Resource Provisioning for e-Science Environments

Resource Provisioning for e-Science Environments

Andrea Bosin (Department of Physics, University of Cagliari, Cagliari, Italy & INFN, Frascati, Italy)
Copyright: © 2013 |Pages: 24
DOI: 10.4018/jghpc.2013010101
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Abstract

Recent works have proposed a number of models and tools to address the growing needs and expectations in the field of e-Science. At the same time, the availability and models of use of networked computing resources needed by e-Science are rapidly changing and see the coexistence of many disparate paradigms: high performance computing, grid and recently cloud, which brings very promising expectations due to its high flexibility. In this paper we suggest a model to promote the convergence and the integration of different computing paradigms and infrastructures for the dynamic on-demand provisioning of the resources needed by e-Science environments, leveraging the Service-Oriented Architecture model. In addition, its design aims at endorsing a flexible, modular, workflow-based collaborative environment for e-Science. A working implementation used to validate the proposed approach is described together with some performance tests.
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Introduction

Recent works (Akram, 2006; Deelman, 2009; Elmroth, 2010; McPhillips, 2009) have proposed a number of models and tools to address the growing needs and expectations in the field of e-Science. In particular, Akram (2006) and Bosin (2011a) have shown the advantages and the feasibility, but also the problems, of modeling e-Science environments and infrastructures according to the Service-Oriented Architecture (SOA) and its enabling technologies such as Web Services (WS). Among the main advantages of such approach we find: interoperability, open standards, modularity, dynamic publish-find-bind, and programmatic access.

At the same time, the availability and models of use of networked computing resources needed by e-Science are rapidly changing and see the coexistence of many disparate paradigms, featuring their own characteristics, advantages and limitations. Among the main paradigms we find High Performance (HPC), Grid and Cloud Computing. In all cases, the objective is to best provide hardware and software resources to user applications with the help of schedulers, reservation systems, control interfaces, authentication mechanisms and so on. A detailed comparison of the characteristics of HPC, grid and cloud paradigms is presented by Mateescu (2011), which observes that none of these paradigms is the ultimate solution, and a convergence of HPC, grid and cloud resources should be pursued. Such a convergence must take into account a number of differences between both resources and provisioning systems, which can be intrinsic but may also depend on the different user requirements:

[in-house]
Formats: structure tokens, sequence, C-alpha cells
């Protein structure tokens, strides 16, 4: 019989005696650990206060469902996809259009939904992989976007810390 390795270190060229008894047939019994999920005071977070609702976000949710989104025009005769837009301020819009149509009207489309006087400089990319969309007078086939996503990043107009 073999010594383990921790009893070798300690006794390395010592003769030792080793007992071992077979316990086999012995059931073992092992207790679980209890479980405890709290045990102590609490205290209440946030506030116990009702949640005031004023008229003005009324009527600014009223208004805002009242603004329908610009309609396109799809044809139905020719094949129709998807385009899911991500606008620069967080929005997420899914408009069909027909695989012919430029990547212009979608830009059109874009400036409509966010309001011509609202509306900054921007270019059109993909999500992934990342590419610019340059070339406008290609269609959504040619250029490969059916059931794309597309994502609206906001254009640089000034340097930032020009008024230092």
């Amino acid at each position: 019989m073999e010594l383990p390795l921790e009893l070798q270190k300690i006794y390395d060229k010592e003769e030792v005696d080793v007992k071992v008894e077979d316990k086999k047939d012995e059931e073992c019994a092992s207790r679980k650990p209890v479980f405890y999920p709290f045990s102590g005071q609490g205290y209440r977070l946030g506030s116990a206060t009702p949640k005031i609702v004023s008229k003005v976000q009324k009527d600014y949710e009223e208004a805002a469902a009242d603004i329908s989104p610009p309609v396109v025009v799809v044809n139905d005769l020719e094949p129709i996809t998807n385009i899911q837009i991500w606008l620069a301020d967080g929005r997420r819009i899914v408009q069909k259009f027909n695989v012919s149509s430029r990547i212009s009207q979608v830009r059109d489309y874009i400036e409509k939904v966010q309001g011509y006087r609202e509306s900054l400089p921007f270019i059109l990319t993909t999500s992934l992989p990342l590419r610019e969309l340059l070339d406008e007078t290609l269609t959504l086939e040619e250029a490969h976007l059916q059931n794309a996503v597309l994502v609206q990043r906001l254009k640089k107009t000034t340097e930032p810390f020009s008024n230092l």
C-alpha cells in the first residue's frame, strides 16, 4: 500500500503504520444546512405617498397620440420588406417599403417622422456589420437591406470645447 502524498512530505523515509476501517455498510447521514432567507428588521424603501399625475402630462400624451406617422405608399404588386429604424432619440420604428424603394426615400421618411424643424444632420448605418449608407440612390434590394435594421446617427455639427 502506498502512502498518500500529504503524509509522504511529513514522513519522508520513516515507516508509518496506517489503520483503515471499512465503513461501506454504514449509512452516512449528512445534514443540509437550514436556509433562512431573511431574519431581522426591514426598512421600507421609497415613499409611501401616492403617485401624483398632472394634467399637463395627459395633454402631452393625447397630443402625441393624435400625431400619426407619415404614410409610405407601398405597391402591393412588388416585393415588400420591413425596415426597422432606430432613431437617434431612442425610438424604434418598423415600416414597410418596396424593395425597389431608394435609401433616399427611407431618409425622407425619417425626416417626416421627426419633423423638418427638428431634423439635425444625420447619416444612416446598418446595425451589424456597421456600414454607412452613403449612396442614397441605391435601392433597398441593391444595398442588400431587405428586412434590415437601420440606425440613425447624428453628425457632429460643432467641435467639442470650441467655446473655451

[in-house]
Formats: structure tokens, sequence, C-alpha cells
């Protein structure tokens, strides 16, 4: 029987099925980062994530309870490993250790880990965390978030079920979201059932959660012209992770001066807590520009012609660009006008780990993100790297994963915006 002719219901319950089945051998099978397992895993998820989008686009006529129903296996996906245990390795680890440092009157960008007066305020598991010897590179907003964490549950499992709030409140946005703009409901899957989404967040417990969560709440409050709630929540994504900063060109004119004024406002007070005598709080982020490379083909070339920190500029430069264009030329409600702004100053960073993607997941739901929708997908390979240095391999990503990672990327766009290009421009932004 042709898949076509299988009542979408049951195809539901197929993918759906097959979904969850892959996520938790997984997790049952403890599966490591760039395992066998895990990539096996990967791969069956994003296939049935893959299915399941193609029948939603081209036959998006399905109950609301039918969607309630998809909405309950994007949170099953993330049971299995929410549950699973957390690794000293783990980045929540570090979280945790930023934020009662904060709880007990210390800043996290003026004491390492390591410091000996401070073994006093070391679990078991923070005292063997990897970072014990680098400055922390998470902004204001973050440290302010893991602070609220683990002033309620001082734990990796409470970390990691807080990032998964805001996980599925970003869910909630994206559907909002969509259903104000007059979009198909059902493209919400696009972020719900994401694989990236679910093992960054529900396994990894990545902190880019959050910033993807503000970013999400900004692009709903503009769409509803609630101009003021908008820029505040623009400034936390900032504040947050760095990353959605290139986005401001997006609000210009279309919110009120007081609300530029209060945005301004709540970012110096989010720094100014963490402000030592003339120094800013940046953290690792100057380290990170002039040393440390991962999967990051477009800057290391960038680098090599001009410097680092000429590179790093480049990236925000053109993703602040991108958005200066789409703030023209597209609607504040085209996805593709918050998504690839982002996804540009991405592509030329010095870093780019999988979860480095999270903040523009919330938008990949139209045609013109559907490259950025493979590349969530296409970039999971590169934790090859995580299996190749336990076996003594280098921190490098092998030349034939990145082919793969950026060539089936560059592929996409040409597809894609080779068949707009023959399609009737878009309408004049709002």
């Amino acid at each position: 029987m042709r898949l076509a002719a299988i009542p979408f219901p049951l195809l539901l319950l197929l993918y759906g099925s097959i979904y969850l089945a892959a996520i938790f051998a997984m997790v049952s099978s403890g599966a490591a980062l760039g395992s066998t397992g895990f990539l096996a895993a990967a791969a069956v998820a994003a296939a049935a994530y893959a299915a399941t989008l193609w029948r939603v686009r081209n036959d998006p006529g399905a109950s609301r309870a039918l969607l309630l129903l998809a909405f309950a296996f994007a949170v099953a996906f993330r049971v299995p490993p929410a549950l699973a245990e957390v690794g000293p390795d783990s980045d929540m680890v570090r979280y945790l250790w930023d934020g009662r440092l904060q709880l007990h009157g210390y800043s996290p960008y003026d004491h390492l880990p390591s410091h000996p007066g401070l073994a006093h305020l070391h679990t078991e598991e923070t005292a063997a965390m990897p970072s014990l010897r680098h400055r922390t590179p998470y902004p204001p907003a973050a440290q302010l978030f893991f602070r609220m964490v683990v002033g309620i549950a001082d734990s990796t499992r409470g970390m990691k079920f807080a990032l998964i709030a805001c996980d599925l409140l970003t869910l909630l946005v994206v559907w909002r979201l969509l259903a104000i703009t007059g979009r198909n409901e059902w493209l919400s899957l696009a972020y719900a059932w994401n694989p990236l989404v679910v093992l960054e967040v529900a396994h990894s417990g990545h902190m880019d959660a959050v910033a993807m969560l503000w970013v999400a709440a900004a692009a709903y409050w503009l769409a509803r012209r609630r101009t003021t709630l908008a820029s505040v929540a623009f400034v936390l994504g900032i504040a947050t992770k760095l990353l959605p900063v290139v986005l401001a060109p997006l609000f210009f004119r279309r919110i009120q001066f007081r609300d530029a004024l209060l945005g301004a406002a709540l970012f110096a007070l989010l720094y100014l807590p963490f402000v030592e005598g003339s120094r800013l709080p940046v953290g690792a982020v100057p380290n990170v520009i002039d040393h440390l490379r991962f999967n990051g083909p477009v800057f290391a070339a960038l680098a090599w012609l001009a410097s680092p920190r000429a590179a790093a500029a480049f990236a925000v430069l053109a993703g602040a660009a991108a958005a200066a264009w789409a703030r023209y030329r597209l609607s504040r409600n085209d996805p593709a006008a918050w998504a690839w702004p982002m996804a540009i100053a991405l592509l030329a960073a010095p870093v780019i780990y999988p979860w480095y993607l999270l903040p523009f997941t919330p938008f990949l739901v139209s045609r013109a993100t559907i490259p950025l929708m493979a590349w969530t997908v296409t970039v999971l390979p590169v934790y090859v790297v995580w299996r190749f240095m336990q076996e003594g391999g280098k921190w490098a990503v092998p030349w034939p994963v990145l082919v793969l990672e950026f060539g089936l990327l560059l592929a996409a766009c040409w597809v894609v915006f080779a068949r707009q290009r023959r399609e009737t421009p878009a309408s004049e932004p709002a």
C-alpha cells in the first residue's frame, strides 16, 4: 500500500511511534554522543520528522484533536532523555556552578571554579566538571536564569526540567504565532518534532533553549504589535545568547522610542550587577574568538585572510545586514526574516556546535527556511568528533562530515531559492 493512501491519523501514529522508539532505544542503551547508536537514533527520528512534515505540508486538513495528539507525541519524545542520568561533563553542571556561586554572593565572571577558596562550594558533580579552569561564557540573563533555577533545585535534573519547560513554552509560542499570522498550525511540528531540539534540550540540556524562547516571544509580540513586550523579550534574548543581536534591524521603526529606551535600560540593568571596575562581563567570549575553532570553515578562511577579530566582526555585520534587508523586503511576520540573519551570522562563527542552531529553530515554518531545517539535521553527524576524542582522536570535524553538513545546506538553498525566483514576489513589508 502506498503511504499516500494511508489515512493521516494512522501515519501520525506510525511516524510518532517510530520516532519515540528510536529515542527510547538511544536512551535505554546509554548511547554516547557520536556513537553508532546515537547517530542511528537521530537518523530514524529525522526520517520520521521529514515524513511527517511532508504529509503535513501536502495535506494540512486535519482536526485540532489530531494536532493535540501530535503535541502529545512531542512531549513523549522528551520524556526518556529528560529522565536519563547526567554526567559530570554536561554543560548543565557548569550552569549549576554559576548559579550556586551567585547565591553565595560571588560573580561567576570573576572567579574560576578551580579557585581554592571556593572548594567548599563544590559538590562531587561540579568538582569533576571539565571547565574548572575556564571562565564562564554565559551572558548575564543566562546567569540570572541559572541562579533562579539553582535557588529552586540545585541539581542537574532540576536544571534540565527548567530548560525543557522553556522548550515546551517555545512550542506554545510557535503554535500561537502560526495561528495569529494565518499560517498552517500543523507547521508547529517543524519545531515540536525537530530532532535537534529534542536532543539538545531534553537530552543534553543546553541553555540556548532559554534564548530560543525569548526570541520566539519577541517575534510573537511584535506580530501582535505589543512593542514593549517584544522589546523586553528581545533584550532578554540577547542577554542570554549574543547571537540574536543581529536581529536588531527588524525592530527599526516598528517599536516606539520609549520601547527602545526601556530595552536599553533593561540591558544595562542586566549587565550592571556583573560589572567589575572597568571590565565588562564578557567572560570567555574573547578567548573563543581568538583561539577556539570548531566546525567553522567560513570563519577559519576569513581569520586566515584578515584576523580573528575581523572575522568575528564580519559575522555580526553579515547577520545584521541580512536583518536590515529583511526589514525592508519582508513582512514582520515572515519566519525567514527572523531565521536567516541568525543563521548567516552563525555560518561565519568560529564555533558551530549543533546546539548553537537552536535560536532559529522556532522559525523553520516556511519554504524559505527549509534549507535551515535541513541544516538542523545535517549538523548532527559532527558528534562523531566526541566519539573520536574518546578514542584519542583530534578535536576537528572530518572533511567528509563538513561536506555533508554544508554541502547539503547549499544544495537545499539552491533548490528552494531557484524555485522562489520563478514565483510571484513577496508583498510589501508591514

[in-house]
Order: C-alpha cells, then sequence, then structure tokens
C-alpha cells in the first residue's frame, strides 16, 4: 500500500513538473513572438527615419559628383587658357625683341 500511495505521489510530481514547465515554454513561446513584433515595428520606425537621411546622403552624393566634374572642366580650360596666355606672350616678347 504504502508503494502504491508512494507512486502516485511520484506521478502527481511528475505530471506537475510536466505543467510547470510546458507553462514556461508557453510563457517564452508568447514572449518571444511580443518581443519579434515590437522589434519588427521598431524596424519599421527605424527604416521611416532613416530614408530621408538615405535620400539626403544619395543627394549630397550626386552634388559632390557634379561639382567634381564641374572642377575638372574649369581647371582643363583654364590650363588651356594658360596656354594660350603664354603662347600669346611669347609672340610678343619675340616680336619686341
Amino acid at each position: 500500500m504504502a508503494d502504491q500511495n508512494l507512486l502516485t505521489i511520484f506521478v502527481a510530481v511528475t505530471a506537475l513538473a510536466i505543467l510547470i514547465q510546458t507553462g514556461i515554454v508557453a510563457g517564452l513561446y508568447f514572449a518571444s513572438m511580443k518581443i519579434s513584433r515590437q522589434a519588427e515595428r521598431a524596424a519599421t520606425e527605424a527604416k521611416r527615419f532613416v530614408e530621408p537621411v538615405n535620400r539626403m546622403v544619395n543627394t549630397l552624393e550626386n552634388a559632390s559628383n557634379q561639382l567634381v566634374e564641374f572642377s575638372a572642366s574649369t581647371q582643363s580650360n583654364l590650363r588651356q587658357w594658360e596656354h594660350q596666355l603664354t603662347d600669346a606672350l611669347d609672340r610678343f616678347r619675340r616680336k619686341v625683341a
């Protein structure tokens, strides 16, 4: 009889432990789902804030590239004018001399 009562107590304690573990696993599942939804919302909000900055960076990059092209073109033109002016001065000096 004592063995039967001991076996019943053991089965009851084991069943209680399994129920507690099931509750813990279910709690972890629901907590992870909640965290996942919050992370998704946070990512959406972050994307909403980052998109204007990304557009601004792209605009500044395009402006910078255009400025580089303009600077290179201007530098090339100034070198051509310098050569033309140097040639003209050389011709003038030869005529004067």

• Hardware capabilities,

  • Network connectivity,

  • Operating systems,

  • Middleware,

  • Software and libraries,

  • Application programming interface (API),

  • Authentication models, and

  • Usage models.

It is important to underline that such differences are essential in allowing the execution of applications with very different requirements, even if they may constitute an obstacle in the quest for the perfect computing paradigm. According to our experience, an important point in the usability of computing infrastructures available to e-Science is then to guarantee user access to the widest spectrum of resources in a technology agnostic way.

In this paper we suggest a model to promote the convergence and the integration of different computing paradigms and infrastructures for the dynamic on-demand provisioning of the resources needed by e-Science environments, leveraging the SOA model. At the same time, the design aims at endorsing a flexible, modular, workflow-based collaborative environment for e-Science. The latter sees the integration and inter-operation of a number of software components, such as:

  • Workflows, to define and coordinate complex scientific application or experiments;

  • Service interfaces, to expose the business logic of scientific applications; and

  • Components, to implement business rules and perform business tasks related to a specific scientific domain.

At the implementation level, the choice of SOA as the enabling technology for a common integration and inter-operation framework sounds realistic due to

  • Availability of SOA standards for workflow systems;

  • Availability of web service libraries to build new applications and to wrap existing ones;

  • Existence of SOA standards covering areas like data access, security, reliability, etc.; and

  • Access to a number of computing infrastructures (e.g. grid) is, at least partially, SOA-aware.

Our model is not meant to replace existing HPC, grid and cloud paradigms, rather it is an attempt aimed at complementing, integrating and building on them by playing the role of a dynamic resource aggregator exposing a technology agnostic abstraction layer.

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